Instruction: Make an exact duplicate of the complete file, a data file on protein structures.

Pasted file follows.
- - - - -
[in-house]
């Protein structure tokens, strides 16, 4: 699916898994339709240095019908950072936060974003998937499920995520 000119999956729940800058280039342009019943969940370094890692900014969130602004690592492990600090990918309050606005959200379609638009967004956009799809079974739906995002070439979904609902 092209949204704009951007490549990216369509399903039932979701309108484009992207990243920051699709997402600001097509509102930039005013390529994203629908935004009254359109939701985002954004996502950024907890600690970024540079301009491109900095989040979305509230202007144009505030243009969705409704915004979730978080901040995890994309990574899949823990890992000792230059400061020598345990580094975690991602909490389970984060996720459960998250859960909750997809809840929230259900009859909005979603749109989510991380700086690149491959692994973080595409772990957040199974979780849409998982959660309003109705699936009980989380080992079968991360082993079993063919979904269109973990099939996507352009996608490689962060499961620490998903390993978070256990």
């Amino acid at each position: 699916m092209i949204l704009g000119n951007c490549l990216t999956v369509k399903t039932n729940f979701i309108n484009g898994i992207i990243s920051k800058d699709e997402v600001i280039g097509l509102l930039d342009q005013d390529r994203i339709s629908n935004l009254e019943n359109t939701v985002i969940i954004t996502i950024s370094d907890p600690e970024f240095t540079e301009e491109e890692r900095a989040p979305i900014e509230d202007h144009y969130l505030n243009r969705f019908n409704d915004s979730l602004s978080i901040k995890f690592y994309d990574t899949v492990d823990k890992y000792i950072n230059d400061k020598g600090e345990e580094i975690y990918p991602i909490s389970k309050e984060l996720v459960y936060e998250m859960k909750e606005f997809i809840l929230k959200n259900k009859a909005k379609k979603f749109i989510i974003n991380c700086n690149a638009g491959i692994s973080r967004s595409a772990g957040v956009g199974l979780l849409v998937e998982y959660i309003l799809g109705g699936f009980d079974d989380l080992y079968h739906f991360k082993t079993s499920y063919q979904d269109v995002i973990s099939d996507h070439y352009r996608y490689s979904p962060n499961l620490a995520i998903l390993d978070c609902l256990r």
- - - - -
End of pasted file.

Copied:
[in-house]
């Protein structure tokens, strides 16, 4: 699916898994339709240095019908950072936060974003998937499920995520 000119999956729940800058280039342009019943969940370094890692900014969130602004690592492990600090990918309050606005959200379609638009967004956009799809079974739906995002070439979904609902 092209949204704009951007490549990216369509399903039932979701309108484009992207990243920051699709997402600001097509509102930039005013390529994203629908935004009254359109939701985002954004996502950024907890600690970024540079301009491109900095989040979305509230202007144009505030243009969705409704915004979730978080901040995890994309990574899949823990890992000792230059400061020598345990580094975690991602909490389970984060996720459960998250859960909750997809809840929230259900009859909005979603749109989510991380700086690149491959692994973080595409772990957040199974979780849409998982959660309003109705699936009980989380080992079968991360082993079993063919979904269109973990099939996507352009996608490689962060499961620490998903390993978070256990």
């Amino acid at each position: 699916m092209i949204l704009g000119n951007c490549l990216t999956v369509k399903t039932n729940f979701i309108n484009g898994i992207i990243s920051k800058d699709e997402v600001i280039g097509l509102l930039d342009q005013d390529r994203i339709s629908n935004l009254e019943n359109t939701v985002i969940i954004t996502i950024s370094d907890p600690e970024f240095t540079e301009e491109e890692r900095a989040p979305i900014e509230d202007h144009y969130l505030n243009r969705f019908n409704d915004s979730l602004s978080i901040k995890f690592y994309d990574t899949v492990d823990k890992y000792i950072n230059d400061k020598g600090e345990e580094i975690y990918p991602i909490s389970k309050e984060l996720v459960y936060e998250m859960k909750e606005f997809i809840l929230k959200n259900k009859a909005k379609k979603f749109i989510i974003n991380c700086n690149a638009g491959i692994s973080r967004s595409a772990g957040v956009g199974l979780l849409v998937e998982y959660i309003l799809g109705g699936f009980d079974d989380l080992y079968h739906f991360k082993t079993s499920y063919q979904d269109v995002i973990s099939d996507h070439y352009r996608y490689s979904p962060n499961l620490a995520i998903l390993d978070c609902l256990r």